Chopsticks, Presenting and Seven Courses

My jet lag has not been horrible, but I have been waking up pretty early. I spent some time from 3-5am worrying a little more about my presentation. Finally got up, dressed and went to breakfast.

The thing about using chopsticks for everything is it makes you very selective about what you put on your plate. Noodles yes; large leafy greens, no; large chunks of melon, maybe (stabbing technique seems to be acceptable.) At lunch yesterday I briefly struggled with the sticks to get a shrimp out of the shell, and was very relieved when Sun Li told me I could take the shell off with my fingers. Sometimes you make a little roll with a pancake and some items in it, and that is just chaos. Even though I have received compliments on my chopstick skills (thanks mom and dad) I am not at that level. Additional note: today at breakfast there were some new items, like “ginger pickle preserved egg” and “black porridge.” Everything is labeled and there was a soup called “Face the Soup” (I faced the soup, but I am not yet ready to try the soup) and one item simply labeled “Thing.” Ok. You do your thing there, Thing. There is a lot going on in the world of Chinese cuisine.

So the reason am here, facing the soup, etc is because I was invited (I volunteered at our county social studies supervisors invitation) to talk to a group of teachers who will be coming to the U.S. to teach. I am to tell them about what it is like to teach in America. (Hard. Thank you. Next question?) This morning was the big moment and thanks to help from my friends at school and a very helpful conversation with Sun Li, about her experience, I held forth for 90+ minutes about my students, lesson planning, and classroom management. I threw in a few activities and a stretch break. I think it went pretty well. I stood at the back and collected and exit activity where the wrote questions for me to answer on Wednesday, and some of the students were very complimentary and said they found it helpful. There was a sweet girl who showed me a picture she had drawn of me, and it was super cute, but boy are my hips wide. I asked her to show it to me Wednesday so I can take a picture.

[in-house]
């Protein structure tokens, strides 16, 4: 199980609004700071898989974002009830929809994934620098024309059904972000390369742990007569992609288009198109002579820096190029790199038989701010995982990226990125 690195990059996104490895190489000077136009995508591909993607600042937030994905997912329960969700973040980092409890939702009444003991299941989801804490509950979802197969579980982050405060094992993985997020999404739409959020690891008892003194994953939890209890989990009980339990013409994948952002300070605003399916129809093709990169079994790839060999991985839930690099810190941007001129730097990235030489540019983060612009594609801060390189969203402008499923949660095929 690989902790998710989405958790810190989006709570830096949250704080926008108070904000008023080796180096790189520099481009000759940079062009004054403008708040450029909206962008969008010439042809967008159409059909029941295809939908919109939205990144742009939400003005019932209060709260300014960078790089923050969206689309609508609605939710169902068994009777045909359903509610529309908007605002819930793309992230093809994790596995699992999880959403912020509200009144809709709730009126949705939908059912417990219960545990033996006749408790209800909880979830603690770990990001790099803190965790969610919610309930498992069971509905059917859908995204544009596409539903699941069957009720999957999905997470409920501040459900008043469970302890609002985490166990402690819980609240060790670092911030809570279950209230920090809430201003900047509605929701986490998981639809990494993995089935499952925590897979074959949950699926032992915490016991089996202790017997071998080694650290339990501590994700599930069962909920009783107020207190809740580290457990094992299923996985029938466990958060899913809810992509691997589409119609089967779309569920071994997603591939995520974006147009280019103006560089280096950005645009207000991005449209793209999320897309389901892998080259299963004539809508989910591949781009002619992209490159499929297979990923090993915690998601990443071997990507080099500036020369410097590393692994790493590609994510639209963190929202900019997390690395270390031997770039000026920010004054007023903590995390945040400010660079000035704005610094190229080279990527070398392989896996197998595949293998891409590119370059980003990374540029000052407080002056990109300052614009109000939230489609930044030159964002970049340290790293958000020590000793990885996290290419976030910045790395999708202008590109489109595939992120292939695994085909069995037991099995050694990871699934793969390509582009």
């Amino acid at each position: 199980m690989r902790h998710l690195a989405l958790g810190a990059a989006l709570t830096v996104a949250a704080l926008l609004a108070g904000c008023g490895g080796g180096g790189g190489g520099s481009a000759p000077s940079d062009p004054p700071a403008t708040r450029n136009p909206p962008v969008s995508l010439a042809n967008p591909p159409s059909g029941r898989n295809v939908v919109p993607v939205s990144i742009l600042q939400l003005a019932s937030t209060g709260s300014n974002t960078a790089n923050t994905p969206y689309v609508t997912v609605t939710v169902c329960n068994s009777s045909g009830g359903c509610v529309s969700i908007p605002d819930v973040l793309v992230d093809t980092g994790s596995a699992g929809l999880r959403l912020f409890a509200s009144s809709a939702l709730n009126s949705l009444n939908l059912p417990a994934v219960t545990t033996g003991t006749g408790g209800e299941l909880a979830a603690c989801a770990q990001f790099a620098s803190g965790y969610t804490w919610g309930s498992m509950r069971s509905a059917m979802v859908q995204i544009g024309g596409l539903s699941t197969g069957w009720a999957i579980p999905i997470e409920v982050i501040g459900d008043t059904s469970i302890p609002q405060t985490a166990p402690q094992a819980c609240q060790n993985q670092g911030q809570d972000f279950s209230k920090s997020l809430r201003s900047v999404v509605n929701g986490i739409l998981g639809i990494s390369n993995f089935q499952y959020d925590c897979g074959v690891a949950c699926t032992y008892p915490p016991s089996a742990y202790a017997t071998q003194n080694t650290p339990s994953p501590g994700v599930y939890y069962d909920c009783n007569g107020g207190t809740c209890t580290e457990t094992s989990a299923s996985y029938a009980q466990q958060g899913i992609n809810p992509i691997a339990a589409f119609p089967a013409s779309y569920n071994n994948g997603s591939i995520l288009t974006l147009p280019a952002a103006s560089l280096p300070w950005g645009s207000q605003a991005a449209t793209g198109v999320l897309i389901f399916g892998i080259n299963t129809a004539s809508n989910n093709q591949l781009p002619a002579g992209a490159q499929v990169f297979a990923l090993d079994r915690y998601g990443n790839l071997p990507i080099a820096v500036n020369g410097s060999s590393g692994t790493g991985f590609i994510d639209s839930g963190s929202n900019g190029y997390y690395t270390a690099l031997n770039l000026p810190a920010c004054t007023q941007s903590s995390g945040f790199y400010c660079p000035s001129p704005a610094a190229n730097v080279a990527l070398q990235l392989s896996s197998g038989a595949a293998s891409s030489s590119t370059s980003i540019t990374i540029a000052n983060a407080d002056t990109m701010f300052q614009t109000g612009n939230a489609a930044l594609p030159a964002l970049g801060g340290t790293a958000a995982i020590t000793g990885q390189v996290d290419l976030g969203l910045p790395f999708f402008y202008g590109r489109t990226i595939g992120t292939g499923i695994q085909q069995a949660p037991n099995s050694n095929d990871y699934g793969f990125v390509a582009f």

Afterwards we had a cup of coffee and then went up to a special room to have a “Welcome Lunch.” I think there were seven courses, including Peking Duck! I lost count. It was delicious, but a crazy amount of food. I was pleased to see the term “food coma” needs no translation. After that, more coffee and a conversation about a series of history lessons they are trying to put together to offer to American educators to promote knowledge and understanding of China. I’m not quite sure what happened, but it is possible I agreed to do some curriculum work for the Chinese government. Not sure. If someone hands me a flash drive tomorrow with 60 lessons to look over, I’ll know.

I thought I was on my own for the evening, but later they called the hotel and Nancy, another person in the Beijing Language and Culture Institute came and took me to dinner. I was of course, in no way hungry after that lunch, so she took me to a smaller place. With only four dishes. They were more tapas sized though. Still, help!

Nancy’s English was very good, and we had a good conversation and a nice walk to an area called “the center of the universe,” since there are so many international students there, because of all the colleges in that part of Beijing. Very interesting to see the hustle and bustle, kind of like Times Square.

Tomorrow some sights and of course, more food. Dry toast for breakfast, I think. I dare not face the soup.



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